The Beautiful Ones will be released this month. Check Moreno-Garcia’s blog for updates.

 

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Emily Knight I Am… – A Review

I don’t know if I’ve ever reviewed a YA novel for this blog before. Not that I’ve specifically excluded them, but …

*shrugs*

Well, now I am. And it’s a wonderful one to start with: Emily Knight I Am… by A. Bello.

I met her in September of last year at the Triskele Literary Festival in London. She was fun and energetic, and her work was so impressive. She was also a finalist for the Great British Entrepreneurship Award in 2016. For more on that and the press she’s started, you can read my interview with her on the Graveyard Shift Sisters website.

When she asked if I would review Emily Knight, I was flattered. Her book has a brand-new cover, more vibrant than the last in my humble opinion.

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Emily Knight is a troubled thirteen year-old girl, who takes her frustration out on the world around her. She fights, she steals, and is unrepentant when caught. She doesn’t need to steal, she’s from one of the wealthiest, most well-known families around. The paparazzi have captured many of her thefts on camera.

But Emily is crying out for attention. Her father hasn’t been home in years, instead he’s searching the planet for her long-lost brother, Lox. Both Emily’s father and brother are famous fighters, with the ability to fly, breathe underwater, command fire. While Emily is struggling to control her power. Surrounded by wealth and privilege, she’s still unhappy.

When Emily gets the chance to go to the Osaki Training School, where her father and brother attended, she’s nervous. She wants to learn, but is worried the other students (and teachers) will expect more from her and she won’t be able to deliver. She’s Thomas Knight’s daughter, after all.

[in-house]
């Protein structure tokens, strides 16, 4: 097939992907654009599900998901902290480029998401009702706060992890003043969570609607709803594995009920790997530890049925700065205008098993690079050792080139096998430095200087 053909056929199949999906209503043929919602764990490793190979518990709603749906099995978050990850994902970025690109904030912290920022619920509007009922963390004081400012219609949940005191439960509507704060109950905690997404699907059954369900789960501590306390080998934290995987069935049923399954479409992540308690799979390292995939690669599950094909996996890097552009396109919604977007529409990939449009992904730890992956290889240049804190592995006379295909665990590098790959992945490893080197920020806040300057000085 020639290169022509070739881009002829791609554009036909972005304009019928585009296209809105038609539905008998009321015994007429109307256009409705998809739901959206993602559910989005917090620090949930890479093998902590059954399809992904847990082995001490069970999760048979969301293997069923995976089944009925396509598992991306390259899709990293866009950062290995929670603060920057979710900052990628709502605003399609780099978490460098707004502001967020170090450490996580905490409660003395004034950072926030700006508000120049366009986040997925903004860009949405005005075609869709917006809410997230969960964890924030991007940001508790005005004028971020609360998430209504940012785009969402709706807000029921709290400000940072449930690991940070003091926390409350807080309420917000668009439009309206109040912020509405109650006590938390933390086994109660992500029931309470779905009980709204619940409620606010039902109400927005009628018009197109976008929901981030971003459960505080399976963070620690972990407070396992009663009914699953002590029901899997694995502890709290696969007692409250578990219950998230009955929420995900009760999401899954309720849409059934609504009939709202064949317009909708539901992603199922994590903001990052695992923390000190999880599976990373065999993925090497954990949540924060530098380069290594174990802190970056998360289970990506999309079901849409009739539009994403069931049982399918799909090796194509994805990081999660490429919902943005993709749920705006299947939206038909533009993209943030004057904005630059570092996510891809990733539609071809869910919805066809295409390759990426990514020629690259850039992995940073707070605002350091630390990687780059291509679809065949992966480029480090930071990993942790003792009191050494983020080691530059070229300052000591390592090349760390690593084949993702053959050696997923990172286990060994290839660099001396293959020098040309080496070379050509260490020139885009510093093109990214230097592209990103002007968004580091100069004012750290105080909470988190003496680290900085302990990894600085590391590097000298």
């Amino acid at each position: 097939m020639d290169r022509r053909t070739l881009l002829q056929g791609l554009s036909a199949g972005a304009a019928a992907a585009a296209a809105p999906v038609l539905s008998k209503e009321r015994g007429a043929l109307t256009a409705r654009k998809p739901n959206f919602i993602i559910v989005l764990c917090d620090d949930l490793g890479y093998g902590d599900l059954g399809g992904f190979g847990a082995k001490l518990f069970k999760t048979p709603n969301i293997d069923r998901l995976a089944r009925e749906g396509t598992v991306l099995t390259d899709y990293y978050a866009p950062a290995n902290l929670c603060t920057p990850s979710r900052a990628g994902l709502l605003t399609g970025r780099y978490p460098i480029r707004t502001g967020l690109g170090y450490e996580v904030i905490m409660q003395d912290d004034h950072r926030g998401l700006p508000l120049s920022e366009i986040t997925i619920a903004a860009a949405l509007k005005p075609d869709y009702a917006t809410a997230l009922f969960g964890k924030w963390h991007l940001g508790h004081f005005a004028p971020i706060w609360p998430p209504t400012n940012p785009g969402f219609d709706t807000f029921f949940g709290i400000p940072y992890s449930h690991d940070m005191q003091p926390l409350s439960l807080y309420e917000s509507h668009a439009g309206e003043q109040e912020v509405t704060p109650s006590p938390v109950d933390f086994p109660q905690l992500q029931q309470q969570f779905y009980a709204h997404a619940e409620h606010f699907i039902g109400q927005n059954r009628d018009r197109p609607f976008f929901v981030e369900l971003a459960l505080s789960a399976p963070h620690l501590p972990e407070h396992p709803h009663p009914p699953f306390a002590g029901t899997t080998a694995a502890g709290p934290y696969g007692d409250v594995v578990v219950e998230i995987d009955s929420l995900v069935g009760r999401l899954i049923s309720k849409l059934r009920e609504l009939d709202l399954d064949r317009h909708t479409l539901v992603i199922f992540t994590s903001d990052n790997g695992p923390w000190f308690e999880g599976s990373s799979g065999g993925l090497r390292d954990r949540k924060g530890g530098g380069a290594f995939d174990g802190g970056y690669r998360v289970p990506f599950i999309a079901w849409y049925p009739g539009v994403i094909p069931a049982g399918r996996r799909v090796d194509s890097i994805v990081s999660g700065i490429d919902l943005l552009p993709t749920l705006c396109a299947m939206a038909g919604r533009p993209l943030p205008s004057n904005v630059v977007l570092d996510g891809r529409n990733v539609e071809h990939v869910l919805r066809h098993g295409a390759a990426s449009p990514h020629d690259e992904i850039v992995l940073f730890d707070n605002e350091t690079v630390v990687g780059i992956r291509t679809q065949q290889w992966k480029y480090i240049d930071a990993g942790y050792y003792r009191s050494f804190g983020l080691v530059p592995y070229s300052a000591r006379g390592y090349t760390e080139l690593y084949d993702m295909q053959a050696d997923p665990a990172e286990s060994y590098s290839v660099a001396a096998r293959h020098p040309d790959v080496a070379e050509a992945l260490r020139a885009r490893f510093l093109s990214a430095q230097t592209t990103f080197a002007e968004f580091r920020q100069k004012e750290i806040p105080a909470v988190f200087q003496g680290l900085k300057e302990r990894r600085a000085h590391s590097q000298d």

Soon, what everyone else thinks doesn’t matter as an evil older than she is resurfaces, and Emily will have to use her intelligence and cunning to protect everything and everyone she loves.

Emily Knight I Am… is a page-turner, full of magic and dojo-style fights, perfect for any reader that loves to watch an imperfect character grow into a hero.

It’s rare for me to read about a character of color from a wealthy, famous family who is tested and challenged to become something more than she started to be. The teachers as well as the students in the Osaki Training School are of diverse backgrounds, both racially and socio-economically, which makes it feel like a real specialist school. The lessons are fascinating, and I was amazed to find out that there is real danger of injury and pain for the students.

The second book in the series Emily Knight I Am…Awakened will be launched here in the UK on September 28th at Waterstone’s Islington 6:30-8:00pm. If you can’t make it, grab a copy of Bello’s Emily Knight I Am… on Amazon US or Amazon UK.

Emily Knight 2 book launch invite

Day 8: Nuzo Onoh

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Nuzo Onoh is a British author from Enugu in the Eastern part of Nigeria, in what was formerly known as the Republic of Biafra. Their civil war with Nigeria, which she experienced firsthand, had an enormous impact on her writing style. In her books The Reluctant Dead and Unhallowed Graves, you get a deep draught of local Nigerian culture and her writing reflects the oral storytelling traditions of the Igbo tribe. Onoh doesn’t shy away from the gritty details when creating trauma to put her characters through.